But trust also required the careful allocation of responsibilities “…so that we shall all understand each other, and each man shall have his own task; and one man shall not say, ‘The other has done this to me,’ and the other cry, ‘He lies!’ For I shall keep so close to these matters, that I shall at last see the truth.” The secret to trust, Datini implies, is delegation with carefully defined responsibilities, together with the instinct to know when to dive into the details, because trust can seldom be absolute, or indefinite. His partnership arrangements, for instance, usually lasted for only two or three years, after which they needed to be renegotiated.
Where trust was given, however, loyalty was required in return. When Datini took on the son of his friend Ser Lapo Mazzei as a young recruit, he wrote to him, “Do your duty well, and you will acquire honor and profit, and you can count on me as if I were your own father. But if you do not, then do not count on me; it will be as if I had never known you.” And high standards were expected. Datini wrote: “In May it will be two years since I slept at ease for more than four hours a night. Take this example. And if you wish to reply, ‘You are old and cannot sleep, and we are young and could sleep even on bare boards,’ I will say that I, too, would take pleasure in lying warm abed.”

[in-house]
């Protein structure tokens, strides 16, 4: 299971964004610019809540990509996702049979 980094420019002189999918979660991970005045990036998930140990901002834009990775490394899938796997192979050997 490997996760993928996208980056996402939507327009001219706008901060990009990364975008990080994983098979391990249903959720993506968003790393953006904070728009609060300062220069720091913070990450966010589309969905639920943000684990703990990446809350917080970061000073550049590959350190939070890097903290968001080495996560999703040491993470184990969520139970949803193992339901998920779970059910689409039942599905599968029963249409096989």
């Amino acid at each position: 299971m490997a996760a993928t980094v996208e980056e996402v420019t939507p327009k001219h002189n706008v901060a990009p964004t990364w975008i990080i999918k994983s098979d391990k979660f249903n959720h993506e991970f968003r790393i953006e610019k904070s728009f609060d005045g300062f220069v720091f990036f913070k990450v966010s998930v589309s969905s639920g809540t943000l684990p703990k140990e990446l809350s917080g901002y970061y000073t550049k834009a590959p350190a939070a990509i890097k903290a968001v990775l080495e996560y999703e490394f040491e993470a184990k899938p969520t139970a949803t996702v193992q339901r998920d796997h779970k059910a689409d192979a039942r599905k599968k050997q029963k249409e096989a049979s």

These are things that in a modern organization we might say in a conversation. Written in letters in a time when letters were rare, they may have had more impact. Then again, since there was no easy way of sending copies around the organization, every letter had to be a personal one. That breeds trust, even when the letter contains a rebuke.
A businessman, Datini believed, needed money, experience, and sense if he was to be successful. By money, he meant that it was preferable to do business with one’s own capital: “For what is done with other men’s money comes to cost too dear to produce profitable trade.” Experience meant the detailed knowledge of the products one was dealing in, so that no one could deceive you, and by sense he meant the ability to distinguish between what is important and what is ultimately trivial, as well as a constant awareness of the downside of events and relationships, or, indeed, of trusting some people too much. “The greater part of mankind,” he reminded one of his managers, “is evilly disposed; the earth and sea are full of robbers.”
Sometimes it is hard to see how today’s management textbooks can improve on the hard-earned wisdom of this 14th-century millionaire.
A Mirror of Our Times
Francesco Datini was a workaholic like many modern managers, obsessed by the desire to grow his business and to accumulate wealth, even when he clearly had more than enough. His ledgers were headed “In the name of God and profit,” but until the very end of his life it was profit more than God that occupied his mind. He had a long-suffering wife whom he sadly neglected. One of her letters sounds horribly contemporary: “I think it is not necessary,” she writes, “to send me a message every Wednesday to say that you will be here on Sunday, for it seems to me that on every Friday you change your mind.”
But he was fortunate — he had a best friend and mentor who was also his lawyer and who did his best to keep him focused on what really mattered in life: “In God’s name,” writes Ser Lapo Mazzei, “and for the sake of both body and soul, control yourself a little and go with the world as it goes. Do not kill yourself because the wheel turns sometimes this way and sometimes that, as it always has and always will.”